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The effects of embryo stage and cell number on the composition of mouse aggregation chimaeras

Published online by Cambridge University Press:  13 November 2000

Pin-chi Tang
Affiliation:
Genes and Development Group, Department of Reproductive and Developmental Sciences, University of Edinburgh, Anatomy Building, Medical School, Teviot Place, Edinburgh EH8 9AG, UK Institute of Biomedical Science, Academica Sinica, 11529, Taipei, Taiwan.
John D. West
Affiliation:
Genes and Development Group, Department of Reproductive and Developmental Sciences, University of Edinburgh, Anatomy Building, Medical School, Teviot Place, Edinburgh EH8 9AG, UK

Abstract

Studies with intact preimplantation mouse embryos and some types of chimaeric aggregates have shown that the most advanced cells are preferentially allocated to the inner cell mass (ICM) rather than the trophectoderm. Thus, differences between 4-cell and 8-cell stage embryos could contribute to the tendency for tetraploid cells to colonise the trophectoderm more readily than the ICM in 4-cell tetraploid[harr ]8 cell diploid chimaeras. The aim of the present study was to test whether 4-cell stage embryos in 4-cell diploid[harr ]8-cell diploid aggregates contributed equally to all lineages present in the E12.5 conceptus. These chimaeras were compared with those produced from standard aggregates of two whole 8-cell embryos and aggregates of half an 8-cell embryo with a whole 8-cell embryo. As expected, the overall contribution of 4-cell embryos was lower than that of 8-cell embryos and similar to that of half 8-cell stage embryos. In the 4-cell[harr ]8-cell chimaeras the 4-cell stage embryos did not contribute more to the trophectoderm than the ICM derivatives. Thus, differences between 4-cell and 8-cell embryos cannot explain the restricted tissue distribution of tetraploid cells previously reported for 4-cell tetraploid[harr ]8-cell diploid chimaeras. It is suggested that cells from the more advanced embryo are more likely to contribute to the ICM but, for technical reasons, are prevented from doing so in simple aggregates of equal numbers of whole 4-cell and whole 8-cell stage embryos.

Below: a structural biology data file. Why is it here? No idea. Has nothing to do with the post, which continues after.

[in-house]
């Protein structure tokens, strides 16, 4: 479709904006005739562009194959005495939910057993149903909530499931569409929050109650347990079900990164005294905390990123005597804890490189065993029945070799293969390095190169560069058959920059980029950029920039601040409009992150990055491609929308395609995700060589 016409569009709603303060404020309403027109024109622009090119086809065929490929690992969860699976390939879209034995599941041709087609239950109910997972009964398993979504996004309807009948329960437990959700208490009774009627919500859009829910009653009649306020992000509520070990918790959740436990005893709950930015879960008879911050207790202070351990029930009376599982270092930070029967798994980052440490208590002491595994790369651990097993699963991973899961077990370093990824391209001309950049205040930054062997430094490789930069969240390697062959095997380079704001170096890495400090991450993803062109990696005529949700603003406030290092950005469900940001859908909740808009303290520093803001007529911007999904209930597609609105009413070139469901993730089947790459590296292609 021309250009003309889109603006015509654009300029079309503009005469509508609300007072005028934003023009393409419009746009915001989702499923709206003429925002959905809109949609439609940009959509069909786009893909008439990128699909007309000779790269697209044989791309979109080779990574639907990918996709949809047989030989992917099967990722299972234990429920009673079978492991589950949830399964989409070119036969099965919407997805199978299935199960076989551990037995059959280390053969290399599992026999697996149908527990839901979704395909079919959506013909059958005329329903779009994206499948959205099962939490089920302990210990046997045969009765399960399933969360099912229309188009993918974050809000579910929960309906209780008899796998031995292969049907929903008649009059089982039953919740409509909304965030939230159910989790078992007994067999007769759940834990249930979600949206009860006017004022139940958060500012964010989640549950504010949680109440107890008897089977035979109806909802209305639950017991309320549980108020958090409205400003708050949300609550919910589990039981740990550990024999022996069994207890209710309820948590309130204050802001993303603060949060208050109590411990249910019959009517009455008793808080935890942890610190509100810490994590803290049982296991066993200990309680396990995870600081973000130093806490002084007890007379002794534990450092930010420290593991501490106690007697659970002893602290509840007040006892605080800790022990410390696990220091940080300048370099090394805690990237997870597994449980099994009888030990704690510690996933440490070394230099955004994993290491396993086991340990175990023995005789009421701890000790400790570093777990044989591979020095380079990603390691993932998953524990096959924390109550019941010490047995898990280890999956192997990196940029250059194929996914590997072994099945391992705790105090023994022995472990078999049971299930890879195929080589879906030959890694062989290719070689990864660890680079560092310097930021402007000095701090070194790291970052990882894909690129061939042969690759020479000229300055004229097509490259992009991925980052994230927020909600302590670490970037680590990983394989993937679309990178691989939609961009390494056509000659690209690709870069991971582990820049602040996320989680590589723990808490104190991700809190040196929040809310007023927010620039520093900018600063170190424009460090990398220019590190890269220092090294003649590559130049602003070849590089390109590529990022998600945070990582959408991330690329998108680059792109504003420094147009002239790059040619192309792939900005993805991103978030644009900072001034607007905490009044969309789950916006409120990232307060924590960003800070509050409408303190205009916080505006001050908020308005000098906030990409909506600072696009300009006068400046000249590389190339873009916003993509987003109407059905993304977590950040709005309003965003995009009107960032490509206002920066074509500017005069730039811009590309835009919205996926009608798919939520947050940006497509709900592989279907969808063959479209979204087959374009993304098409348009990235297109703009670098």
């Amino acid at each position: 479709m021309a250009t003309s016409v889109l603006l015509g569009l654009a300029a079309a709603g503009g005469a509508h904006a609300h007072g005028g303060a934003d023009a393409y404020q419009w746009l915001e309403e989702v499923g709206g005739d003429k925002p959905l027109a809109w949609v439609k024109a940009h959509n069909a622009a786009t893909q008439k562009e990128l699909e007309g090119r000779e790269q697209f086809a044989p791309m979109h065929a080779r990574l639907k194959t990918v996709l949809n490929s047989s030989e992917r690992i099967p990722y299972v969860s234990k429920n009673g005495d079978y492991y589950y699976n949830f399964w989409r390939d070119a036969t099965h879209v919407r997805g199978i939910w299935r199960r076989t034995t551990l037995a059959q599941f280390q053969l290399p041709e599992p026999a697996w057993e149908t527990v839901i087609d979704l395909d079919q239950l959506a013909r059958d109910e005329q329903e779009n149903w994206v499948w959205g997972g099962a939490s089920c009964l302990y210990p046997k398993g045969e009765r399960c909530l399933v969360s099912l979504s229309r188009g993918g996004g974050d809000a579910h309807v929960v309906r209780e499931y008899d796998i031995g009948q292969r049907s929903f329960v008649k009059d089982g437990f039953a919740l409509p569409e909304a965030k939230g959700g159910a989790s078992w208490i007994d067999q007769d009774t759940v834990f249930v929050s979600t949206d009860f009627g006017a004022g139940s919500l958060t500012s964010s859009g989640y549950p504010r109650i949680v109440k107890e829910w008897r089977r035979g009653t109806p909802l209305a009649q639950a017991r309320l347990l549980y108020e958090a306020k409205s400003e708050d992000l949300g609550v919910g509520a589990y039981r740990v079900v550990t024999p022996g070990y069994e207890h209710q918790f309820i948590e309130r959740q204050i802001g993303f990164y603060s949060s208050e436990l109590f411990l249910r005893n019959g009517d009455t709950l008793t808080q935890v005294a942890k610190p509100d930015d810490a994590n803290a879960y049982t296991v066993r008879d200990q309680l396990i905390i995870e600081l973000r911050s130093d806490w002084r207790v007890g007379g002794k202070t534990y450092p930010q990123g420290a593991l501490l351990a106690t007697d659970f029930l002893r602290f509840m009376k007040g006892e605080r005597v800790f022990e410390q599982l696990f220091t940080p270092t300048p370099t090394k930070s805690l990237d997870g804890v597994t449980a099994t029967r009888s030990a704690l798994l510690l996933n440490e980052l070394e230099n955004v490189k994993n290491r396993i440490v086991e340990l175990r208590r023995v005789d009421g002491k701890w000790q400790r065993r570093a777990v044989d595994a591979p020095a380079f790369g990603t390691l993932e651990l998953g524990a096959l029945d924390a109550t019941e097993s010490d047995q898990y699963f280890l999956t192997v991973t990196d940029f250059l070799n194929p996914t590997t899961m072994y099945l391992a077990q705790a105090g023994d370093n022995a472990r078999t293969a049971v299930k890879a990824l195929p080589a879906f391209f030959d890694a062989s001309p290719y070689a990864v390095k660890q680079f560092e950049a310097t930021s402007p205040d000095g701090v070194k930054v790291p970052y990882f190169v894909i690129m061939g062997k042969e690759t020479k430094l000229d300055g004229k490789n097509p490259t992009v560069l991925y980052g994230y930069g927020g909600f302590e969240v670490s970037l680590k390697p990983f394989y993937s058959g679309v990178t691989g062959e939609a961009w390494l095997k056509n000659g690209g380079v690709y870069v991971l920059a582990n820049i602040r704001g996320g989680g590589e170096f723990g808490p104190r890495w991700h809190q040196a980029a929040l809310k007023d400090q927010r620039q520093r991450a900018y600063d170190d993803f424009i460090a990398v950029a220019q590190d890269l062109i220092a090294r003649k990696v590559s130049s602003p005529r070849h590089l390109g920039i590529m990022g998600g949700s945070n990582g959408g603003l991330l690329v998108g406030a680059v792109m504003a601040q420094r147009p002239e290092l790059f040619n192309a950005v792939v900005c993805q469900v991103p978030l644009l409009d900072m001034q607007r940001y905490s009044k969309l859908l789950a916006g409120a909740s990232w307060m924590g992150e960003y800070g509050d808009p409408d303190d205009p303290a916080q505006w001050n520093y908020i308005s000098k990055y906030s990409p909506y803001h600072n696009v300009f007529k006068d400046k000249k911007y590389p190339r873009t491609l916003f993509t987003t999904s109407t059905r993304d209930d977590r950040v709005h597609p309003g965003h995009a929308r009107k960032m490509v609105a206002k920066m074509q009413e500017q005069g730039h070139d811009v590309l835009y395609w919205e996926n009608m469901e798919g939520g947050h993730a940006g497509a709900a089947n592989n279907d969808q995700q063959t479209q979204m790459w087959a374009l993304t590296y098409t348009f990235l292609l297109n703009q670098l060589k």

Type
Research Article
Copyright
2000 Cambridge University Press

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